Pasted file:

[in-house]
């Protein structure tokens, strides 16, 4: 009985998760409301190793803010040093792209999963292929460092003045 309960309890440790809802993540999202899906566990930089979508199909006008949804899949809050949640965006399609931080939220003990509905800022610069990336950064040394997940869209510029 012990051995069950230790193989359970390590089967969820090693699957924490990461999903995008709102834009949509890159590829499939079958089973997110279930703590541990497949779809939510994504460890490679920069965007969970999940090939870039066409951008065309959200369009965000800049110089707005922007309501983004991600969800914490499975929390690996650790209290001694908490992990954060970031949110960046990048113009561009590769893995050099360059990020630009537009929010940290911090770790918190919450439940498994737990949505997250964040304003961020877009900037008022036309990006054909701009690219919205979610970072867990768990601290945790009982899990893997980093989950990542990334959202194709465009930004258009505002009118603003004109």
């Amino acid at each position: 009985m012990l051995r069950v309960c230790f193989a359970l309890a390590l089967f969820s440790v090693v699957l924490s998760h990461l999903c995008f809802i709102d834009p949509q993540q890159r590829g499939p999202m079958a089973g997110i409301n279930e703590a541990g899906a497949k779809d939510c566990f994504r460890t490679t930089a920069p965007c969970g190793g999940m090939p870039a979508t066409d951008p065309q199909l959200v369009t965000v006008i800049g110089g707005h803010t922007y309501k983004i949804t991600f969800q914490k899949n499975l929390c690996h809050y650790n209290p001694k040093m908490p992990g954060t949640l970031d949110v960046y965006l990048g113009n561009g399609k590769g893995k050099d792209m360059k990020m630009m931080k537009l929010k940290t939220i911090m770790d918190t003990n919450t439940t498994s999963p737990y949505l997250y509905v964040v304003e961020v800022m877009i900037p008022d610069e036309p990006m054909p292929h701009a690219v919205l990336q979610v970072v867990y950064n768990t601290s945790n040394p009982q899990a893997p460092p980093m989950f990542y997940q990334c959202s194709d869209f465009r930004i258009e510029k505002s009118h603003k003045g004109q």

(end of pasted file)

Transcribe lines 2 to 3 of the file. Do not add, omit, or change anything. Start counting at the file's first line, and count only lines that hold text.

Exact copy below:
């Protein structure tokens, strides 16, 4: 009985998760409301190793803010040093792209999963292929460092003045 309960309890440790809802993540999202899906566990930089979508199909006008949804899949809050949640965006399609931080939220003990509905800022610069990336950064040394997940869209510029 012990051995069950230790193989359970390590089967969820090693699957924490990461999903995008709102834009949509890159590829499939079958089973997110279930703590541990497949779809939510994504460890490679920069965007969970999940090939870039066409951008065309959200369009965000800049110089707005922007309501983004991600969800914490499975929390690996650790209290001694908490992990954060970031949110960046990048113009561009590769893995050099360059990020630009537009929010940290911090770790918190919450439940498994737990949505997250964040304003961020877009900037008022036309990006054909701009690219919205979610970072867990768990601290945790009982899990893997980093989950990542990334959202194709465009930004258009505002009118603003004109």
């Amino acid at each position: 009985m012990l051995r069950v309960c230790f193989a359970l309890a390590l089967f969820s440790v090693v699957l924490s998760h990461l999903c995008f809802i709102d834009p949509q993540q890159r590829g499939p999202m079958a089973g997110i409301n279930e703590a541990g899906a497949k779809d939510c566990f994504r460890t490679t930089a920069p965007c969970g190793g999940m090939p870039a979508t066409d951008p065309q199909l959200v369009t965000v006008i800049g110089g707005h803010t922007y309501k983004i949804t991600f969800q914490k899949n499975l929390c690996h809050y650790n209290p001694k040093m908490p992990g954060t949640l970031d949110v960046y965006l990048g113009n561009g399609k590769g893995k050099d792209m360059k990020m630009m931080k537009l929010k940290t939220i911090m770790d918190t003990n919450t439940t498994s999963p737990y949505l997250y509905v964040v304003e961020v800022m877009i900037p008022d610069e036309p990006m054909p292929h701009a690219v919205l990336q979610v970072v867990y950064n768990t601290s945790n040394p009982q899990a893997p460092p980093m989950f990542y997940q990334c959202s194709d869209f465009r930004i258009e510029k505002s009118h603003k003045g004109q």